During the recent, week-long power outage, we sought refuge in an undisclosed location that may or may not have been the Commonwealth of Massachusetts. We found a bottle of “brut nature” cava German Gilabert (about $15; find this wine) at a local wine shop and got some lobstah rolls. This is hipster cava with a secondary fermentation in the bottle, six bar of pressure, no dosage and overall a very solid match!
Interestingly, a little of the cava remained in the bottle and I left it on the counter. A couple of days later, I poured it in a glass and was surprised it was bubbly! I tasted it and it showed no signs of deterioration.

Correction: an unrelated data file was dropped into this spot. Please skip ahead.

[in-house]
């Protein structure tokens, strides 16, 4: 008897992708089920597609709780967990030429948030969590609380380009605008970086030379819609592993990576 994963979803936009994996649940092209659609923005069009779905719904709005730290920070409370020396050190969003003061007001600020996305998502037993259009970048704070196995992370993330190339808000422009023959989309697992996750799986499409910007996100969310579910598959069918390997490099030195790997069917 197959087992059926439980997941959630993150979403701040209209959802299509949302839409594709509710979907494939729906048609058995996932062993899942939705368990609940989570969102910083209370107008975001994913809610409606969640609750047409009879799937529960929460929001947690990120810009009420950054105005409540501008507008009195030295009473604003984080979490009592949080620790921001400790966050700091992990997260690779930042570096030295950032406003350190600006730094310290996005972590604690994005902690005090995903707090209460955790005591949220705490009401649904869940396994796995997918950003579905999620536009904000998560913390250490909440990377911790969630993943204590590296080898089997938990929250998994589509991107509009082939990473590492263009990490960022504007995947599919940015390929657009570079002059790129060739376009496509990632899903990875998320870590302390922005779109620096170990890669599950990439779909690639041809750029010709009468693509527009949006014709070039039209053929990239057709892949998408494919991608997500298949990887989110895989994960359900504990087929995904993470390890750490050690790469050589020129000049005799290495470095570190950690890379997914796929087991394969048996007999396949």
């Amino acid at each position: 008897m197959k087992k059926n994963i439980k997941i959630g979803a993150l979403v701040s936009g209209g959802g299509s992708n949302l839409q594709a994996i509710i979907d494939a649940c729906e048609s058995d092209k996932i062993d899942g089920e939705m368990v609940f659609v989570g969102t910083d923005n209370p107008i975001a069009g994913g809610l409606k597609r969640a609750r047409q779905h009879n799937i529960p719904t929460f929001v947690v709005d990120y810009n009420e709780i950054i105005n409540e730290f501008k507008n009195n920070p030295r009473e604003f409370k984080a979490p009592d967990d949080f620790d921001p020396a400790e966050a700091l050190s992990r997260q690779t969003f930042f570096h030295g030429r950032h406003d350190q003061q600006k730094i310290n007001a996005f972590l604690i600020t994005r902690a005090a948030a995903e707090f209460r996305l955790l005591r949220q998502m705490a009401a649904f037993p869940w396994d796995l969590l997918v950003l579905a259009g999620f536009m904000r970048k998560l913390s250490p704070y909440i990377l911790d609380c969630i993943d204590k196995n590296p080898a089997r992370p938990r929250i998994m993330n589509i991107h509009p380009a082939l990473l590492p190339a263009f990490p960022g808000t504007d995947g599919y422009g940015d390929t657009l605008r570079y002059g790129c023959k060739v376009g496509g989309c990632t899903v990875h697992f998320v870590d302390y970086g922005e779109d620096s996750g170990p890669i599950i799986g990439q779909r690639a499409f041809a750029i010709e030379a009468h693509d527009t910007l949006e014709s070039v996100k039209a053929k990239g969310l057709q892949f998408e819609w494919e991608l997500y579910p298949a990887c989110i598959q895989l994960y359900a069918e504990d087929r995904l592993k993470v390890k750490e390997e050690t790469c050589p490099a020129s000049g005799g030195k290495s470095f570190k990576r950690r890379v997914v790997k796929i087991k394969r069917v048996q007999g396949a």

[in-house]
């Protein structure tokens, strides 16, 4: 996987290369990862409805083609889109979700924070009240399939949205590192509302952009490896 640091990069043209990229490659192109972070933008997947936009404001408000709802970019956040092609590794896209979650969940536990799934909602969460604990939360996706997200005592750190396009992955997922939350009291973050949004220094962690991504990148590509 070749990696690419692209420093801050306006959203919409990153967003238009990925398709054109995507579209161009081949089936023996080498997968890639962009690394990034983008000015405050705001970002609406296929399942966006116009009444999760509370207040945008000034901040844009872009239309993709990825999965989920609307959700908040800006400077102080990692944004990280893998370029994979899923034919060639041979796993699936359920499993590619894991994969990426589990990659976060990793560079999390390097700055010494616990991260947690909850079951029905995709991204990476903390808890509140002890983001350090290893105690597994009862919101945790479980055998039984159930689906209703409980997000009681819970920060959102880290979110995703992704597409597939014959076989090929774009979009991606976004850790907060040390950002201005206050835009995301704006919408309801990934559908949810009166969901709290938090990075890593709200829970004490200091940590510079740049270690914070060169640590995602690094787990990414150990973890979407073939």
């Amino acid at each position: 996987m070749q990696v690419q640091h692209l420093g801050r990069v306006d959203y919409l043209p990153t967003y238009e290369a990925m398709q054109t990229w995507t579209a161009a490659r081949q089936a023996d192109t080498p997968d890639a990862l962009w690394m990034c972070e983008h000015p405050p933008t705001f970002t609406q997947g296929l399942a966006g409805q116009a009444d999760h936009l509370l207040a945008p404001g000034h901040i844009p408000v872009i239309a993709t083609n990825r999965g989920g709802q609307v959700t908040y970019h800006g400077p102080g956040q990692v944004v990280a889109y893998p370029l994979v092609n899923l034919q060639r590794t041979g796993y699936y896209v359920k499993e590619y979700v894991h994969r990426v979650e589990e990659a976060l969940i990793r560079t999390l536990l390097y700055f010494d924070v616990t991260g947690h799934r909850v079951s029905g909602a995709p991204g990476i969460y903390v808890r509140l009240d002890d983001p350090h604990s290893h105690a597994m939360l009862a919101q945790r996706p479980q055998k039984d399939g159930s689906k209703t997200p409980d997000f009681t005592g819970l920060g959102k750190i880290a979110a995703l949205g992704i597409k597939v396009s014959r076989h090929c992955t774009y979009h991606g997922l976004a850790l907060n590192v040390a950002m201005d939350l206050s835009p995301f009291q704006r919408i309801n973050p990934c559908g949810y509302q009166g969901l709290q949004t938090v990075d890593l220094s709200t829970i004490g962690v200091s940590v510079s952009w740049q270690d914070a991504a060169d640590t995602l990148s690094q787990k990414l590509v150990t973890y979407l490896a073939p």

I asked the wine’s importer, Jose Pastor, via email for his thoughts on why this bottle held up so well. He was puzzled by the persistence of the bubbles, pointing out that he likes to decant many (grower) Champagnes and that reduces the fizz. As to the lack deterioration, he said that many of the (natural) wines from his portfolio often actually show better after being open a couple of days.
As several small producers in Champagne are making their bubbly more wine-like with less fizz, perhaps giving sparkling wines some air and serving in wine glasses will be a good way to go. What have you found in your experiments in giving bubbly some air?